SAA to Embark on Airline Restructuring Plan
JOHANNESBURG (Reuters) - State-owned South African Airways [SAA.UL] announced on Monday it was embarking on a restructuring plan in a bid to return to profitability within 18 months.
SAA said the move, which involves spinning off non-flight operations into seven subsidiaries, was expected to result in a 2.7 billion rand ($378.2 million) turnaround over the next 12 to 18 months.
"In the face of a high cost base created by, among other things, uncompetitive ownership and aircraft lease costs, excessive head count and fuel price volatility, SAA must overhaul its entire business if it wants to survive," SAA Chief Executive Khaya Ngqula said in a statement.
SAA said it may seek outside equity partners for some of its unbundled units and that Air Chefs, the airline's catering supplier, and Galileo, the platform for the travel industry, would be sold outright.
"In principle, SAA needs to focus on its core businesses, and our core business is the movement of people and goods by air. Going forward we will focus on our strengths and explore the myriad opportunities for growth especially in the African market," Ngqula said.
The airline said the proposed timeline for completion of the plan was December 2008.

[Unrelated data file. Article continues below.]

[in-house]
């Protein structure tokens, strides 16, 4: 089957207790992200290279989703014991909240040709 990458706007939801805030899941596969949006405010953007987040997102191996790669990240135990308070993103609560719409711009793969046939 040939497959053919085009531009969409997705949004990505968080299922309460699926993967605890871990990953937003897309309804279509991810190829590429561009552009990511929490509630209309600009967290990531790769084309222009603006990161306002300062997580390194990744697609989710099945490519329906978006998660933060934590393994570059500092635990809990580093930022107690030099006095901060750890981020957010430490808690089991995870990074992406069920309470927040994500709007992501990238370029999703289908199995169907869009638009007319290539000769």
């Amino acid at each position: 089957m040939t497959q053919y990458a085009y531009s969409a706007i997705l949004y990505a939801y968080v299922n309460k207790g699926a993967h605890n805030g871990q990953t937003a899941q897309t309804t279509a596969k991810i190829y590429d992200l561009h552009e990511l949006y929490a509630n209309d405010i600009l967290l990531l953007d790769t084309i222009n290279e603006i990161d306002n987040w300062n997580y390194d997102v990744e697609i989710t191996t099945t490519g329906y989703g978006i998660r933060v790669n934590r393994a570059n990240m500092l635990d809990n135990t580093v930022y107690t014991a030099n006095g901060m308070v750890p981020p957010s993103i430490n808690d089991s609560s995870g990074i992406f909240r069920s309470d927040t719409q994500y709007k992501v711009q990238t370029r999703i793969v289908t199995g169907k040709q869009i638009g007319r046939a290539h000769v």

South Africa's public enterprises minister said in January an initial public offering of SAA could be years away and that the government had no plans to bail out the struggling airline.
The airliner said part of its fleet -- one owned and five leased B747-400 aircraft which are expensive to operate -- would be grounded.
SAA also announced that it would close the Paris route, which has been losing money, in October.
SAA posted a 90 percent fall in profit last year as fuel costs rocketed and said it would consider selling shares only when it had reduced its debts.
At the end of March last year, long-term liabilities amounted to 4.6 billion rand, while capital and reserves were 1.179 billion rand.
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DAVOS, Switzerland - Central banks have done their best to rescue the world economy by printing money and politicians must now act fast to enact structural reforms and pro-investment policies to boost growth, central bankers said on Saturday.